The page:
The show came to an end at 11 pm and the whole body of gig-goers left the site, most of them heading down London Road towards the railway station and city centre. London Road had been closed to traffic from around 9:30pm onwards. Many groups of fans were singing and chanting Kasabian songs as they streamed down towards the city centre. Quite a lot of people were wearing t-shirts – those with the title of the album – ’48:13′ – those saying ‘Summer Solstice’ and others with just the name of the band. Many would have been to previous Kasabian gigs.
Looking down London Road from the top of the hill, near to the entrance to Victoria Park, the whole broad thoroughfare was full of people on the move. The throng was not quite a dense as it was, back in 2003, when twice that number of people came away from the BBC’s One Big Sunday.
Part of the river of people disappeared into the railway station and the rest headed off along Granby Street, into the city centre and, for some, the after-parties, such as those taking place in the nightclubs, including The Fan Club.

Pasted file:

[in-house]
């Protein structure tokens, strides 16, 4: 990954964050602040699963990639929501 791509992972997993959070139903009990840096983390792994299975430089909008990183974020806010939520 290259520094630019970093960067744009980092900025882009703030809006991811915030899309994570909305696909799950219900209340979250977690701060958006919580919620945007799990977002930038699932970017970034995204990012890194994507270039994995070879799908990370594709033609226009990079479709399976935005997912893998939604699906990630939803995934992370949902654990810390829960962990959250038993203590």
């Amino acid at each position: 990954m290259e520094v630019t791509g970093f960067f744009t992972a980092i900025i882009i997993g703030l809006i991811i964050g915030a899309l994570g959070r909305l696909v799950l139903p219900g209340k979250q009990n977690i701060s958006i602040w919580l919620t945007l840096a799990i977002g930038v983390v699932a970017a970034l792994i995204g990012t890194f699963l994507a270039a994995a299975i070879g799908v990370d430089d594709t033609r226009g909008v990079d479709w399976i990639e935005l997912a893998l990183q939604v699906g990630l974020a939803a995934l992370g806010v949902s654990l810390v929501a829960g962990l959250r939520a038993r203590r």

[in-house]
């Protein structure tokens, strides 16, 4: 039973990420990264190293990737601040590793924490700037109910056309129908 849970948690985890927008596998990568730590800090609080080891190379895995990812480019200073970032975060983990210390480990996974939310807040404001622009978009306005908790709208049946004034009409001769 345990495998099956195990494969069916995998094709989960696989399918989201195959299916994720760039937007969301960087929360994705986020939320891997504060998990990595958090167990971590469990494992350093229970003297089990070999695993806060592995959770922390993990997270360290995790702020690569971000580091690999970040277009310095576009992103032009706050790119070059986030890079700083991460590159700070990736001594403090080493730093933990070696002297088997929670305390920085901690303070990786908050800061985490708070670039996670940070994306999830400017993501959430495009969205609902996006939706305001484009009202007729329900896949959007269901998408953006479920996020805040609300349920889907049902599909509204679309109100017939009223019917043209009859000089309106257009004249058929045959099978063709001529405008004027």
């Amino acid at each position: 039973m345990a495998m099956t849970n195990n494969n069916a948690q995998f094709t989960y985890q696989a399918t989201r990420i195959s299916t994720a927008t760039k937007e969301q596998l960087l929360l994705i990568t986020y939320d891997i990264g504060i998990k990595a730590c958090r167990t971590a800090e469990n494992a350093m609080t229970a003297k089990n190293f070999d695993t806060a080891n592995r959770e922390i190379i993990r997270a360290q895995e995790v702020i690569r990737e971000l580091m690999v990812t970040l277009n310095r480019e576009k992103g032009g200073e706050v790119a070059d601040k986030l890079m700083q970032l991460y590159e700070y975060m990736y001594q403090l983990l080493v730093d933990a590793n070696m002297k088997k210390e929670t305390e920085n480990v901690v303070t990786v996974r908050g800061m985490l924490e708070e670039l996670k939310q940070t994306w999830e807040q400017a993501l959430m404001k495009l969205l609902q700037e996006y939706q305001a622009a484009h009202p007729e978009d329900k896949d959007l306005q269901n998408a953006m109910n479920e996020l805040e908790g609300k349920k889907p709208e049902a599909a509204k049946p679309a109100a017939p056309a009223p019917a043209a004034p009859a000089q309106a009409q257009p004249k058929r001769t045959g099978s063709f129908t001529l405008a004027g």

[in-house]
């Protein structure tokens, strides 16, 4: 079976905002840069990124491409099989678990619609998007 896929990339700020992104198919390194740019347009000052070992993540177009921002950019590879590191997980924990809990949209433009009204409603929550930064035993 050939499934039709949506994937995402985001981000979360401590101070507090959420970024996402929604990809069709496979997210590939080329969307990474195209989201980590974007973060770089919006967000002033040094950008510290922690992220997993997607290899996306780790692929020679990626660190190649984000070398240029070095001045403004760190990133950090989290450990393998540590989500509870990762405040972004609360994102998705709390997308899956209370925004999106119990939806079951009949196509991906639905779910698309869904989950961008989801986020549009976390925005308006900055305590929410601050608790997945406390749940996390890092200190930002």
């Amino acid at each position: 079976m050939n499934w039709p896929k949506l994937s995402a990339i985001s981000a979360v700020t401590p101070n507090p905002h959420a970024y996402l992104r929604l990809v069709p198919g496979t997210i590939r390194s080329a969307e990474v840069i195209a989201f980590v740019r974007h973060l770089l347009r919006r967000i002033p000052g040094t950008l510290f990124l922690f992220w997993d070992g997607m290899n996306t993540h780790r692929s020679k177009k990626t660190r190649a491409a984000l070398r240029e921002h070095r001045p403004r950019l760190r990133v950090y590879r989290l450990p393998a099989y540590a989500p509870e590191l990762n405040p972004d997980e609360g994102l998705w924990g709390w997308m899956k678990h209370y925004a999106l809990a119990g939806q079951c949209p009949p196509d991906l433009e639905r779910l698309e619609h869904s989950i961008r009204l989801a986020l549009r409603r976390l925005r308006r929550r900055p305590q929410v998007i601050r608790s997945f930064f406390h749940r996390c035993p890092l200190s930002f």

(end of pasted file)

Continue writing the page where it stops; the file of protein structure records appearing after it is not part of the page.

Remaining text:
Some of the pubs in London Road had already closed by the time the exodus had reached its peak, although a few of them in Granby Street were still open. Many of the smaller shops and fast-food outlets were packed with people.
After the event
On Sunday people were endlessly asking each other “Were you at the Kasabian gig?” Pretty much everyone I met on Sunday (at the Foxton Locks Festival) asked me if I had been there. Some musicians playing at local gigs and festivals commented that they had been up very late the night before and some bands played covers of Kasabian songs in tribute to the Summer Solstice event.
BBC TV news reported, on Sunday, that a huge clean-up operation had begun both on the park and in the city centre. In the same reports it was claimed that there had been only a very small number of arrests, mainly for drug possession or disorderly conduct. The BBC website reported (on its Leicester news page) that the gig ‘has been hailed a great success.’ The report said that ‘Band member Sergio Pizzorno underlined the group’s local roots by wearing a T-shirt spelling out “Les-tah” for the two-hour set. ‘
The article went on to say that Police ‘Officers said there were six arrests for offences including assault and drug crimes. ‘